Special by design
Volume 52, Number 1, January 2015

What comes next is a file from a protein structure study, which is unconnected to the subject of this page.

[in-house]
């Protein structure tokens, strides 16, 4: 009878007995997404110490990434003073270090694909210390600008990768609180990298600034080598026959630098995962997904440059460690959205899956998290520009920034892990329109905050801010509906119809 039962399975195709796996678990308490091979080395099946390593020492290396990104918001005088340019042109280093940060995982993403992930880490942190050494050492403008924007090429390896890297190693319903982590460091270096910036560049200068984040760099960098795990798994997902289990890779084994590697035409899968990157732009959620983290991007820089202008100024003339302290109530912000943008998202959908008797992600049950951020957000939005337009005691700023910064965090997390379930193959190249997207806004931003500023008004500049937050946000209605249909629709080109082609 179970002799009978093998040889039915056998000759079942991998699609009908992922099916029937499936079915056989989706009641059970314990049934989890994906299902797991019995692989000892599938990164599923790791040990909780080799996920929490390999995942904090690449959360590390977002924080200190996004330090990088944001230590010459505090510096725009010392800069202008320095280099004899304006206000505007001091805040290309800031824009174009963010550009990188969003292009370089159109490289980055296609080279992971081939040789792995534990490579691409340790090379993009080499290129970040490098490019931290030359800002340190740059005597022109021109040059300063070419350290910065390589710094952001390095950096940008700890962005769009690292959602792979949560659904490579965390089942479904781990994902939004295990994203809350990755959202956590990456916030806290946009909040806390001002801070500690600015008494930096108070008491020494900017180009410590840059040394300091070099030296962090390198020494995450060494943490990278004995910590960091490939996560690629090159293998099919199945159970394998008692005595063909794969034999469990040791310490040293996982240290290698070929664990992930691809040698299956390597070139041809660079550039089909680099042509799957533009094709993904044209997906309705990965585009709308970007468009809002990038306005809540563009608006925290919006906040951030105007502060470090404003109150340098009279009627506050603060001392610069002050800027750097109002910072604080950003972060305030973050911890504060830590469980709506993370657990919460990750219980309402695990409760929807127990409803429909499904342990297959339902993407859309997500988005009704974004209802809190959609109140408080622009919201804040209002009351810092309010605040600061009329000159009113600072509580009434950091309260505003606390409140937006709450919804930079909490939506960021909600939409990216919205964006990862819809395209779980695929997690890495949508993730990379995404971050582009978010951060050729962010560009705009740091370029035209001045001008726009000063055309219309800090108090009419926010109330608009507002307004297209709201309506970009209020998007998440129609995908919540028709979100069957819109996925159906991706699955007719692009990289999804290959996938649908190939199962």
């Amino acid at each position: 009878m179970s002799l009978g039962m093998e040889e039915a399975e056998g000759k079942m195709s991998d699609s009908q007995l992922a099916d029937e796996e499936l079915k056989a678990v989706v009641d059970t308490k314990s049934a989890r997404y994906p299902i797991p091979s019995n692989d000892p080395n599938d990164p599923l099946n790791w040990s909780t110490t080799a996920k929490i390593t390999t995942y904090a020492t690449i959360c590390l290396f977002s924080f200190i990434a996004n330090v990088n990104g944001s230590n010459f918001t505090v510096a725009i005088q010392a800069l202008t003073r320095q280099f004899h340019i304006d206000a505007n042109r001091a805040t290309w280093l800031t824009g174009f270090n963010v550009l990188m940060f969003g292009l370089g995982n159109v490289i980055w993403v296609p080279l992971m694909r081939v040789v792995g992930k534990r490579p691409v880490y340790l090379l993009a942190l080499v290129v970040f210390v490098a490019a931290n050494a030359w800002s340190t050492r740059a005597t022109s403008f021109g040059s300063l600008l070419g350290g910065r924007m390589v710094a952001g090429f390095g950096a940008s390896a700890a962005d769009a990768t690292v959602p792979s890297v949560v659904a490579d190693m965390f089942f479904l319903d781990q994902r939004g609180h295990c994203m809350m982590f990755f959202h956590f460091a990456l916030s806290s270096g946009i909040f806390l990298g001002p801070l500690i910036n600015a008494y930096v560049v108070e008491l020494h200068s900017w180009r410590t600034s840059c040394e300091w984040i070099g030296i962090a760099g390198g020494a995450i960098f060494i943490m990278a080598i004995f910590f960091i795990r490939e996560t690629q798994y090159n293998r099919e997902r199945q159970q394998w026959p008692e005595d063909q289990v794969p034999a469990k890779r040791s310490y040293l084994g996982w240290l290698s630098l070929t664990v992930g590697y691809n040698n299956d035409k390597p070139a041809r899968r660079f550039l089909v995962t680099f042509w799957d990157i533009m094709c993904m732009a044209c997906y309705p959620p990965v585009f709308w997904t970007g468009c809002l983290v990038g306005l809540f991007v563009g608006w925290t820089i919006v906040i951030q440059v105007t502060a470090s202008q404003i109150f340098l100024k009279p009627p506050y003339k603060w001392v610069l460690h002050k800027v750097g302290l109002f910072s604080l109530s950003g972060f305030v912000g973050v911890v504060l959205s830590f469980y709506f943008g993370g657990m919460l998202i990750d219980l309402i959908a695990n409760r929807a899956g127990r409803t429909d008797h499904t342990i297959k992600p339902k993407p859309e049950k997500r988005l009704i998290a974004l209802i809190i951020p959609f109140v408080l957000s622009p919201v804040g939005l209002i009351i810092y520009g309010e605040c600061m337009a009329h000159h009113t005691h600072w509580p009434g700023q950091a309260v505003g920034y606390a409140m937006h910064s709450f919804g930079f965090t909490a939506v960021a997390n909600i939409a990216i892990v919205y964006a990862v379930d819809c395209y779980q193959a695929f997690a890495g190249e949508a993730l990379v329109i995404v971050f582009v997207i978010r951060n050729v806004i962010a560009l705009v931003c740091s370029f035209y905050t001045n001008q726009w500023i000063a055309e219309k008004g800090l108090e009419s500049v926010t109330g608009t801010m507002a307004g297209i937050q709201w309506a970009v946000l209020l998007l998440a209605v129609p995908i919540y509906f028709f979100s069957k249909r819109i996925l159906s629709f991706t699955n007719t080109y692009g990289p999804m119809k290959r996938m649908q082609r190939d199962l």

WITH the announcement that the Mongolian “Crying Wolf” coin has won the Coin Constellation competition (see page 16) and the current voting for Krause Publications’ Coin of the Year (COTY—the winner will be announced in Berlin in February), coin design is very much on our minds at the moment (especially as Phil here at Token is one of the COTY judges). This coming year is going to be a very interesting one in terms of design for British coins: with a new effigy of Her Majesty the Queen due to grace obverses soon and, of course, the imminent announcement of the design of the new 12-sided £1 coin. The latest reverses for the commemorative circulating coinage (and the £5 crowns) as showcased in last month’s COIN NEWS are an interesting mix, with emphasis very much on military anniversaries (Waterloo, World War I and the Battle of Britain) and politics (50 years since Churchill’s death and the 800th anniversary of the signing of the Magna Carta). What collectors in other countries will read into these choices is anyone’s guess, but there is no denying that the designs themselves are striking (if you’ll excuse the pun), with the £2 coin depicting a Royal Naval battleship being a particular favourite of ours. What to put on a coin is always a matter of hot debate and the mints of the world don’t always get it right—some of the pieces that have come out of even well-established mints who should know better have been pretty appalling in recent years, whereas others have been works of genius: truly beautiful coins that one genuinely want to treasure. Of course, the subjective nature of any art appreciation means that no matter what mints do they will never please everybody and I imagine that every year when a country’s new designs are announced their marketing departments wait with bated breath for the inevitable criticisms, hoping that somewhere there will be some praise too. It is certain that when Her Majesty’s new effigy is unveiled there will be an outpouring of scorn and derision from somewhere. Either she will look too old or too young, too fat or too thin, too regal and imperious or not nearly “Royal” enough. . . . In short, the Royal Mint will already know that no matter what they do, somebody, somewhere, will criticise the decision. But that’s OK. No matter what the new effigy looks like most of us will be OK with it and we will, I’m certain, still prefer it, and the designs on the reverse, to a lot of the alternatives out there. We may not always get it right in this country when it comes to the design of our coins—for example I’m really not a great fan of the new “floral” series of £1 coins and a few of the 50p pieces we’ve had recently haven’t really been my cup of tea either—but when I look around the world at some of the offerings, a few of the bland Euro designs, or some of the simplistic coins that just tell the world what they are and how much they are worth (and even then not very well), then I realise that actually we are doing pretty well, and always have. Our coinage has, over the centuries, been some of the most intricate, delicate and beautiful of any country in the world—it has an appeal than transcends the ages and still has the power to move us today. Think of the Pistrucci’s George and Dragon (the man was a genius—see page 16); think of the Gothic Crown; think of the threepenny thrift or farthing wren; think of the William and Mary five guineas or even just Britannia on the penny or the new version of her on the 2014 Britannias themselves. Over the years our coins have been beautiful, inspirational, and we know that we aren’t just collecting lumps of metal. We aren’t just in it to make money, we are in it because we genuinely love what we collect, appreciate it and treasure it and it is that, I think, beyond anything else that makes our hobby so special.
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